The president of the Southern Baptist Convention, America’s largest evangelical denomination, posted a photo on Facebook last week of him getting the COVID-19 vaccine. It drew more than 1,100 comments — many of them voicing admiration for the Rev. J.D. Greear, and many others assailing him.
Some of the critics wondered if worshippers would now need “vaccine passports” to enter The Summit Church in Durham, North Carolina, where Greear is pastor. Others depicted the vaccines as satanic or unsafe, or suggested Greear was complicit in government propaganda.
The divided reaction highlighted a phenomenon that has become increasingly apparent in recent polls and surveys: Vaccine skepticism is more widespread among white evangelicals than almost any other major bloc of Americans.
In a March poll by The Associated Press-NORC Center for Public Affairs Research, 40% of white evangelical Protestants said they likely won’t get vaccinated, compared with 25% of all Americans, 28% of white mainline Protestants and 27% of nonwhite Protestants.
The findings have aroused concern even within evangelical circles. The National Association of Evangelicals, which represents more than 45,000 local churches, is part of a new coalition that will host events, work with media outlets and distribute various public messages to build trust among wary evangelicals.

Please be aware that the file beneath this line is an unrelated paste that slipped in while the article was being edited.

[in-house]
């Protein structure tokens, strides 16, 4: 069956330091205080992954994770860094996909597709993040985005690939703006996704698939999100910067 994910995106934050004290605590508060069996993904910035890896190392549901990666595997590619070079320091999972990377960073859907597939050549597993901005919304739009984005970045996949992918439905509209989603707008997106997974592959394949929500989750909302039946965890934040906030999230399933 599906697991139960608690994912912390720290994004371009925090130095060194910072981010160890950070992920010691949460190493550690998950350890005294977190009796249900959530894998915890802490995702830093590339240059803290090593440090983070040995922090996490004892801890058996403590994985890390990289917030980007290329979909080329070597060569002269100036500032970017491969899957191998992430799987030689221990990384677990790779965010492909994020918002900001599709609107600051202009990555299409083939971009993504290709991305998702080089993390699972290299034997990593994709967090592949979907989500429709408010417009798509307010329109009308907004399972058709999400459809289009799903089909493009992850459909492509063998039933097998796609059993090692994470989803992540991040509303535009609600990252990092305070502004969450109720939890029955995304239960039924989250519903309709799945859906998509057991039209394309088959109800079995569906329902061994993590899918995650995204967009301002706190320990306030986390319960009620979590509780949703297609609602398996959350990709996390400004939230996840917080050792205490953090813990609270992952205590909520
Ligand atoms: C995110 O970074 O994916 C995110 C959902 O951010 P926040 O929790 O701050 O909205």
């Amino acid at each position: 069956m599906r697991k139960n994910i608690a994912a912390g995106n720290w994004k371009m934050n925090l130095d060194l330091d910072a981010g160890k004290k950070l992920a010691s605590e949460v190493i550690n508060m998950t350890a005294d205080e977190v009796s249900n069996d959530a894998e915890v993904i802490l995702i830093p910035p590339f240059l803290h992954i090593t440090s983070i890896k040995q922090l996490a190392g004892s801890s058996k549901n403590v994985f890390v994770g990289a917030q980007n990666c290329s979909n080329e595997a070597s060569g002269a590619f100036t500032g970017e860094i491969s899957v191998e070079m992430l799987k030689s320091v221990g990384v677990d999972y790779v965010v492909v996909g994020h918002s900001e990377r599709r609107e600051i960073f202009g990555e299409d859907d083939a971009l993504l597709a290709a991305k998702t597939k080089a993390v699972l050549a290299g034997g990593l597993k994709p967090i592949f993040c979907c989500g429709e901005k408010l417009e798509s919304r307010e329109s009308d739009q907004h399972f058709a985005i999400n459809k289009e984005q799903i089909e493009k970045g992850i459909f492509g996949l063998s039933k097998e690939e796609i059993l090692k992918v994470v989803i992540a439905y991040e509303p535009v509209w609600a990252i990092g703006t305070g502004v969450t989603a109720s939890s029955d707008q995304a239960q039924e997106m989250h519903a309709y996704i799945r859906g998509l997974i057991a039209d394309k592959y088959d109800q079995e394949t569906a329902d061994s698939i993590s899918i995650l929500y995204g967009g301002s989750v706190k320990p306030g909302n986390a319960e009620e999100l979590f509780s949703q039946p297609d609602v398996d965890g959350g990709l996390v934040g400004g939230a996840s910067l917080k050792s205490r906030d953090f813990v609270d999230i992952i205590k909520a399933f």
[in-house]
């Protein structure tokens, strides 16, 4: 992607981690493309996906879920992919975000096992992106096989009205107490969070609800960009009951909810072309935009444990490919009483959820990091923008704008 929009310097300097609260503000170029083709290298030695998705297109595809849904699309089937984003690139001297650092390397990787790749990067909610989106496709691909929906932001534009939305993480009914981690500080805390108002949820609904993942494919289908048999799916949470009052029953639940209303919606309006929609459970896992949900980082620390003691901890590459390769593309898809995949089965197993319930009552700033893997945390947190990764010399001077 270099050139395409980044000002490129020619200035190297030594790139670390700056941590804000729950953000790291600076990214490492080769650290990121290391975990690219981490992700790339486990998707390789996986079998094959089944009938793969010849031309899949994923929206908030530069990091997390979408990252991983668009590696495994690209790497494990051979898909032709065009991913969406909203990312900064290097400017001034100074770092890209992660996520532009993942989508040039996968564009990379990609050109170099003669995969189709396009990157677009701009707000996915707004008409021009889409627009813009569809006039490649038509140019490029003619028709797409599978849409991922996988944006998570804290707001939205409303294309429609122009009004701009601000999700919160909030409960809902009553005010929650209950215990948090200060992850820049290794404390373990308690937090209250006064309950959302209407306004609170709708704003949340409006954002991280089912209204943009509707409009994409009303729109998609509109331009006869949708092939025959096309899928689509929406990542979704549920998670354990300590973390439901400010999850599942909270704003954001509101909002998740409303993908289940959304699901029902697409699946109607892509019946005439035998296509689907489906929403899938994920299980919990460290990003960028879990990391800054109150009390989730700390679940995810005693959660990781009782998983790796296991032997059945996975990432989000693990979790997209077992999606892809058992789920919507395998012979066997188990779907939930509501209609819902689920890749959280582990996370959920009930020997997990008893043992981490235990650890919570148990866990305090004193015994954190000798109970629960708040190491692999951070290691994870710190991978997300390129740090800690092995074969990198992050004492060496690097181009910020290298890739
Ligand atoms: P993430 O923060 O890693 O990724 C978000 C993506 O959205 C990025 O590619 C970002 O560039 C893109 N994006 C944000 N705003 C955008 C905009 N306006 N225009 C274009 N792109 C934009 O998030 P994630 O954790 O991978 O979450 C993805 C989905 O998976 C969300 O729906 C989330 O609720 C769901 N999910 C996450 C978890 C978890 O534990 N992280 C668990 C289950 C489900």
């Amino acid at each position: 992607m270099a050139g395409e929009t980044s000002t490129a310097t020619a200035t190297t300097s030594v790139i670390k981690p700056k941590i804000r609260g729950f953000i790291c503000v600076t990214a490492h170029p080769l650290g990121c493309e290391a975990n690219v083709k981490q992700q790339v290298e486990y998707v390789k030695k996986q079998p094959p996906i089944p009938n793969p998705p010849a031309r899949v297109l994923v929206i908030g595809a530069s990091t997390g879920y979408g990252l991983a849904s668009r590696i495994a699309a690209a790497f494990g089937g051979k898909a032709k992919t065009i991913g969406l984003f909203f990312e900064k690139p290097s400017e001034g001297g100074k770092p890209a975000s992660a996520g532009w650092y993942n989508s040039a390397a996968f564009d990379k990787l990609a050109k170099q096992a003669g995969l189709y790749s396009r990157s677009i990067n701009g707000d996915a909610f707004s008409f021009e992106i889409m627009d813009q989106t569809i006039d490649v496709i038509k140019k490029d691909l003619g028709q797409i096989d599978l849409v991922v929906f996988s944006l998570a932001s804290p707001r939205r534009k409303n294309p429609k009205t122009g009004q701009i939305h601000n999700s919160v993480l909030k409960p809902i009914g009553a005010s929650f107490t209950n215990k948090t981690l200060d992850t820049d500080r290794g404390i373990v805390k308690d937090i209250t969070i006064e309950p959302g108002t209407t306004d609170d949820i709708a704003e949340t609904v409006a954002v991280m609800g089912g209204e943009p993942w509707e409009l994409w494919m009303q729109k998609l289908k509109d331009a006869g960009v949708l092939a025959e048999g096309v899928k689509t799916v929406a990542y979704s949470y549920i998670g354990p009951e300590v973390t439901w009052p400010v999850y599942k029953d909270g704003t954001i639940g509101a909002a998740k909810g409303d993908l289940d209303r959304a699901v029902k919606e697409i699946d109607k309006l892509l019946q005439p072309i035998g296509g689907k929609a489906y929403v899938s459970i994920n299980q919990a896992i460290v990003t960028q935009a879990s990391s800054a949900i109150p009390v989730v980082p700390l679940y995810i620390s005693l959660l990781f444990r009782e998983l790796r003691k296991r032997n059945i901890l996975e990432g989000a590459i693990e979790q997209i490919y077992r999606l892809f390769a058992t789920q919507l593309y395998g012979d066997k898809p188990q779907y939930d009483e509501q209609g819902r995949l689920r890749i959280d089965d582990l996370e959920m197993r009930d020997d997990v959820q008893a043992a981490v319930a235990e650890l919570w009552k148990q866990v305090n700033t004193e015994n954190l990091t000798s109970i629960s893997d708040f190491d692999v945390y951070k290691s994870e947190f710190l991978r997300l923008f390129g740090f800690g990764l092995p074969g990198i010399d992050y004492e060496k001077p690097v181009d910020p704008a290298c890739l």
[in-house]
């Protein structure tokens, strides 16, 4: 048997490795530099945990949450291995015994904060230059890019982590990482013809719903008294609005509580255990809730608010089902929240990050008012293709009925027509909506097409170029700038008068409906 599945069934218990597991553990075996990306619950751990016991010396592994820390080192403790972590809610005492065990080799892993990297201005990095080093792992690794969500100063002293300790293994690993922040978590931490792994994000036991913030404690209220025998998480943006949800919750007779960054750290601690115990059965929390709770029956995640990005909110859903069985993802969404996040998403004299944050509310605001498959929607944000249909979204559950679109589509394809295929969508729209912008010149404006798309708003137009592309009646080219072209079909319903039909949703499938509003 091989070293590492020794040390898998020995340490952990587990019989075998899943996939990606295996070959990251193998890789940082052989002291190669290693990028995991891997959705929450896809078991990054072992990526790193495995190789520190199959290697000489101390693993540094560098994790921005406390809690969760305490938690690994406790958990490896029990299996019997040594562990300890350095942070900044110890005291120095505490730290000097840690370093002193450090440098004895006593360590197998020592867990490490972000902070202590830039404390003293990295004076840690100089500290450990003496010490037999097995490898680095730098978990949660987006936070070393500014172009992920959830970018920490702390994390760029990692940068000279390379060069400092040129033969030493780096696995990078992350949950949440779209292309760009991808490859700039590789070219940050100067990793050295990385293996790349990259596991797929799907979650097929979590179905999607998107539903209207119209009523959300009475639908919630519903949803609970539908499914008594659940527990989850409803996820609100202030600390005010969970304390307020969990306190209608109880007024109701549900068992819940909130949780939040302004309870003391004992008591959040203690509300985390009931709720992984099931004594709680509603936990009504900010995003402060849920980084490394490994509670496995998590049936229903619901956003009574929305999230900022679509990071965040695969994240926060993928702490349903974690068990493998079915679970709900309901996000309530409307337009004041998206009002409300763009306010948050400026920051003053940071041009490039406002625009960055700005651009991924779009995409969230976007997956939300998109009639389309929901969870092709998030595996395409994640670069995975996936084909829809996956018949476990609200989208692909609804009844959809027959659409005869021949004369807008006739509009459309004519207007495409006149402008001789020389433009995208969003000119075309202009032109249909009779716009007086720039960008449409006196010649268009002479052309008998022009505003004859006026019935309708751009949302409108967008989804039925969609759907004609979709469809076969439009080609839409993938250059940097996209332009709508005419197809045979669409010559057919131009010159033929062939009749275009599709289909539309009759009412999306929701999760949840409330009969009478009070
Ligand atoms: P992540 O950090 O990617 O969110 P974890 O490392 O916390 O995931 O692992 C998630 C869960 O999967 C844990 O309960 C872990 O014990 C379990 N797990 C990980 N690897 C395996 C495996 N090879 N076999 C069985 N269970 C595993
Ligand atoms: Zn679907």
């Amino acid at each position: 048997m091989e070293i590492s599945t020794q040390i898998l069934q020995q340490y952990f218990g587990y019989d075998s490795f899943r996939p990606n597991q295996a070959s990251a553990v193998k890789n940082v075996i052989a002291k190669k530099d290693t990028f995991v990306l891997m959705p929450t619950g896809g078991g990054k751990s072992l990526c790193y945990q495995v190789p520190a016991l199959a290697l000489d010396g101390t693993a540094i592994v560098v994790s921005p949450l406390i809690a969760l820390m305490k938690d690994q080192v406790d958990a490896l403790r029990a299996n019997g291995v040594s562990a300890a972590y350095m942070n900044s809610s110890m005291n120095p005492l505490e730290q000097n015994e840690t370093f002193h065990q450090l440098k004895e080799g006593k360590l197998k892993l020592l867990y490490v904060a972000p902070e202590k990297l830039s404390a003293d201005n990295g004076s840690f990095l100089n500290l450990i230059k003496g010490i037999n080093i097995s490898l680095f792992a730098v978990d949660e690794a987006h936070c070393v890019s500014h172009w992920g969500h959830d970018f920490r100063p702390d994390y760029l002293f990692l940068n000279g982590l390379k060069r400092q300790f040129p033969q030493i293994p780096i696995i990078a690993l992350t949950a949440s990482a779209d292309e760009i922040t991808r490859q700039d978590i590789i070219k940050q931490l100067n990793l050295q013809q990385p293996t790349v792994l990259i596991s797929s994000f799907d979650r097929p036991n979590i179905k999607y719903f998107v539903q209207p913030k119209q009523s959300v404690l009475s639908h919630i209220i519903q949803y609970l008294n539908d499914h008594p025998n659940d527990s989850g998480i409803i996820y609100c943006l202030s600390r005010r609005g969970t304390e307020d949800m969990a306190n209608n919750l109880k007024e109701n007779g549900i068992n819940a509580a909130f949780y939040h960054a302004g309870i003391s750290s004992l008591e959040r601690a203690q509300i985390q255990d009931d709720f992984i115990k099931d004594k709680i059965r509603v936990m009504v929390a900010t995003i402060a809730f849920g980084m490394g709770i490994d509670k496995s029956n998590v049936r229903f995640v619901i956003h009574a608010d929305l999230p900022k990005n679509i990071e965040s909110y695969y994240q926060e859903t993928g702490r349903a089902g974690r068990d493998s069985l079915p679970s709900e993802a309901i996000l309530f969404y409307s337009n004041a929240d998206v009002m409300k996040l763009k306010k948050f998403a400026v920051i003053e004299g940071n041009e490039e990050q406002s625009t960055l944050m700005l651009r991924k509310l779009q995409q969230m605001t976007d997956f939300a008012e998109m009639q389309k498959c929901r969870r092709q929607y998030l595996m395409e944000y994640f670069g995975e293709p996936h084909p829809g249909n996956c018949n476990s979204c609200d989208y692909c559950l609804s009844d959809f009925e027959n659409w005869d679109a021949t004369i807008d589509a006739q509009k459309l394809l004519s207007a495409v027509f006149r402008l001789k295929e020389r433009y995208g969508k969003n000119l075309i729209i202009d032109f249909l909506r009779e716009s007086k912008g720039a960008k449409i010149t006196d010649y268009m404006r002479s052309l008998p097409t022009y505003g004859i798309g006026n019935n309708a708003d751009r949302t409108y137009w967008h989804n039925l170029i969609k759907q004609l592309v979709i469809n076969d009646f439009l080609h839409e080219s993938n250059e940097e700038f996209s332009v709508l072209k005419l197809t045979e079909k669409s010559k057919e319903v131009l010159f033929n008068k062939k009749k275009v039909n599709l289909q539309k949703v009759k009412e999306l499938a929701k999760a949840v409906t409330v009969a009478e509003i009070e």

“The pathway to ending the pandemic runs through the evangelical church,” said Curtis Chang, a former pastor and missionary who founded ChristiansAndTheVaccine.com, the cornerstone of the new initiative, With white evangelicals comprising an estimated 20% of the U.S. population, resistance to vaccination by half of them would seriously hamper efforts to achieve herd immunity, Chang contends.
Many evangelical leaders have spoken in support of vaccinations, ranging from Dallas megachurch pastor Robert Jeffress to the Rev. Russell Moore, head of the Southern Baptists' public policy arm.
Jeffress believes a majority of his congregation at First Baptist Dallas welcome the vaccines, while some have doubts about their safety or worry they have links to abortion. Jeffress is among numerous religious leaders who say the leading vaccines are acceptable given their remote, indirect links to lines of cells developed from aborted fetuses.